In addition, there is a sushi area, where an outside company makes sushi every day.
Tripp calls the stations “plug and play” and says that because all of the equipment is movable, if a particular station isn’t working he can take out that equipment and move something else in.
All of the stations are action stations, manned by one of seven new chefs hired to operate the new café. One of those chefs, Ryan Kendall, is the executive chef, a new position for retail services. Kendall was lured from Google’s Ann Arbor location.
Healthy choices: Setting up the servery with action stations not only provides the chefs the opportunity to intermingle with chefs, Tripp says, but it also helps with the café’s educational philosophy. “When we say action stations, we also are working with our dietitian and our chefs that they can and say, here’s where we are trying to eat healthy but also give choices,” he says. “Like a French dip sandwich. It’s going to be listed on our menu as healthy. The menu lists the nutritional values. Underneath that on the menu board customers are going to have the option of adding au jus to make it a true French dip. If you choose to have it without the au jus, you’re fine. It’s going to be a whole-wheat bun and a lean meat. If you decide to add the au jus then it’s going to say be careful because that’s going to add 500 milligrams of sodium. But you still have the choice to do that. We’re educating our chefs to have that conversation with the customer. That’s where we feel the interaction is going to be involved.”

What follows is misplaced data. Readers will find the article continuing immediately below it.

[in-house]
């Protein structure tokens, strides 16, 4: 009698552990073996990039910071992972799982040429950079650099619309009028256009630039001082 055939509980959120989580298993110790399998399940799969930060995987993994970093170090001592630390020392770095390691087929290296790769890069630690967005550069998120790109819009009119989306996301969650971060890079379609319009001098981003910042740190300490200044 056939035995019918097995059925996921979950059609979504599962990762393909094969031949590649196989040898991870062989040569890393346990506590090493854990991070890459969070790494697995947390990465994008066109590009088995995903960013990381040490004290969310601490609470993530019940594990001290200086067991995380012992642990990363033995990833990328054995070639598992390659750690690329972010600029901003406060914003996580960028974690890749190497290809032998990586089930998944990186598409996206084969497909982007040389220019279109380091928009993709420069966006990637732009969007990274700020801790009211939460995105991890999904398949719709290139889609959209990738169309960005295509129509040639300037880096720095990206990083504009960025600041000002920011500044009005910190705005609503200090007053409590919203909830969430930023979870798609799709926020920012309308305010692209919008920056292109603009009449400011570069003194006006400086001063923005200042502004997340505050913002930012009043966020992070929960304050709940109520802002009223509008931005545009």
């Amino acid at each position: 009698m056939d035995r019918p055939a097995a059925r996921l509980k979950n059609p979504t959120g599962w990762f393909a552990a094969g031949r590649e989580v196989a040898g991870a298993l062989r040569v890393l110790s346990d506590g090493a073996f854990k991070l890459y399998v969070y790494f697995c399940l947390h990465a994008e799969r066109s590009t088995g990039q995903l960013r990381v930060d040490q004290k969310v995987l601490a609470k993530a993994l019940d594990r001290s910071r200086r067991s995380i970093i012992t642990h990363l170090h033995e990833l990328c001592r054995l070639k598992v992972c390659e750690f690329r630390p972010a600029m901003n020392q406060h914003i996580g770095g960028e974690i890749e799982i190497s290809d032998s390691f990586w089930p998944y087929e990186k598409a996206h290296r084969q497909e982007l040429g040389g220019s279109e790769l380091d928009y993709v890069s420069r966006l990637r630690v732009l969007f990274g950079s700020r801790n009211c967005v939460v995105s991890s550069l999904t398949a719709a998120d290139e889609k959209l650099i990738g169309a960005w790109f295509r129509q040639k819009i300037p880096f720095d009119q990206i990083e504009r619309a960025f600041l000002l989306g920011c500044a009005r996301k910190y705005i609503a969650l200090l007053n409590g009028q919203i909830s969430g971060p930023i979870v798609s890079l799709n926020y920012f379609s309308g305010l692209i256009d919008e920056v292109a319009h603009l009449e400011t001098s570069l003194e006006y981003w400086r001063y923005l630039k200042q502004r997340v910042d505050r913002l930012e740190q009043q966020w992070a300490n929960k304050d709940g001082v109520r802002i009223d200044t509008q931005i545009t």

Tripp says the old cafeteria tried to offer healthy options, but because of the equipment, it was not as successful as the hospital’s administration had hoped for. “We tried to go healthy with an antiquated kitchen, so we made the decision to completely revamp or kitchen and servery,” he says. “We serve roasted chicken at our carvery because we have a rotisserie chicken at our carvery. But we didn’t have a carving station in the past so to serve something like a pork tenderloin, which is so easy to do, was just impossible.”
With the new café and the addition of the chefs, there have been changes to preparation methods. “We’re trying to season with little or no salt,” Tripp says. “We still use it on occasion, but we’re using more herbs and mustards. We’re experimenting with some coffee and tea seasoning. We’re trying to do a little more creativity with the spices. We’re working with one of our tea companies that have come up with some different rubs. Everything is made from scratch. Our dressings our made from scratch. We’re cutting out some of the sugars and replacing it with olive oils, which is a healthier fat.”